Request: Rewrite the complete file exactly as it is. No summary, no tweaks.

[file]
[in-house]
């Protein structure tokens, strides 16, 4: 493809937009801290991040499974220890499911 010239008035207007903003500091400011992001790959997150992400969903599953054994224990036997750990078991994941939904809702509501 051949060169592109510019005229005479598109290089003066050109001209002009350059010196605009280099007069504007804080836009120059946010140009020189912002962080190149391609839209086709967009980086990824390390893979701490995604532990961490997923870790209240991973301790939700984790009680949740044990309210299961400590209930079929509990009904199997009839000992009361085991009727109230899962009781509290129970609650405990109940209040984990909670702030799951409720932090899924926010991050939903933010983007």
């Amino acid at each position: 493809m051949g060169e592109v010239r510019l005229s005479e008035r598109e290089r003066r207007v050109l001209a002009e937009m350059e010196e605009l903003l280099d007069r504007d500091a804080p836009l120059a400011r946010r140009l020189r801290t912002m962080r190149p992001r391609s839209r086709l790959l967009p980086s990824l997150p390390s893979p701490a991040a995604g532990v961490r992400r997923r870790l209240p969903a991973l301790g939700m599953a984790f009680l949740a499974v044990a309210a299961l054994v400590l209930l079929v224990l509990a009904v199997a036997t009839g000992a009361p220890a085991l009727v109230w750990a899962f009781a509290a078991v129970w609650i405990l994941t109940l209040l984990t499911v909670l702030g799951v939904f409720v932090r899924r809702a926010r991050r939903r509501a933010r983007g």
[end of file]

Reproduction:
[in-house]
């Protein structure tokens, strides 16, 4: 493809937009801290991040499974220890499911 010239008035207007903003500091400011992001790959997150992400969903599953054994224990036997750990078991994941939904809702509501 051949060169592109510019005229005479598109290089003066050109001209002009350059010196605009280099007069504007804080836009120059946010140009020189912002962080190149391609839209086709967009980086990824390390893979701490995604532990961490997923870790209240991973301790939700984790009680949740044990309210299961400590209930079929509990009904199997009839000992009361085991009727109230899962009781509290129970609650405990109940209040984990909670702030799951409720932090899924926010991050939903933010983007």
């Amino acid at each position: 493809m051949g060169e592109v010239r510019l005229s005479e008035r598109e290089r003066r207007v050109l001209a002009e937009m350059e010196e605009l903003l280099d007069r504007d500091a804080p836009l120059a400011r946010r140009l020189r801290t912002m962080r190149p992001r391609s839209r086709l790959l967009p980086s990824l997150p390390s893979p701490a991040a995604g532990v961490r992400r997923r870790l209240p969903a991973l301790g939700m599953a984790f009680l949740a499974v044990a309210a299961l054994v400590l209930l079929v224990l509990a009904v199997a036997t009839g000992a009361p220890a085991l009727v109230w750990a899962f009781a509290a078991v129970w609650i405990l994941t109940l209040l984990t499911v909670l702030g799951v939904f409720v932090r899924r809702a926010r991050r939903r509501a933010r983007g």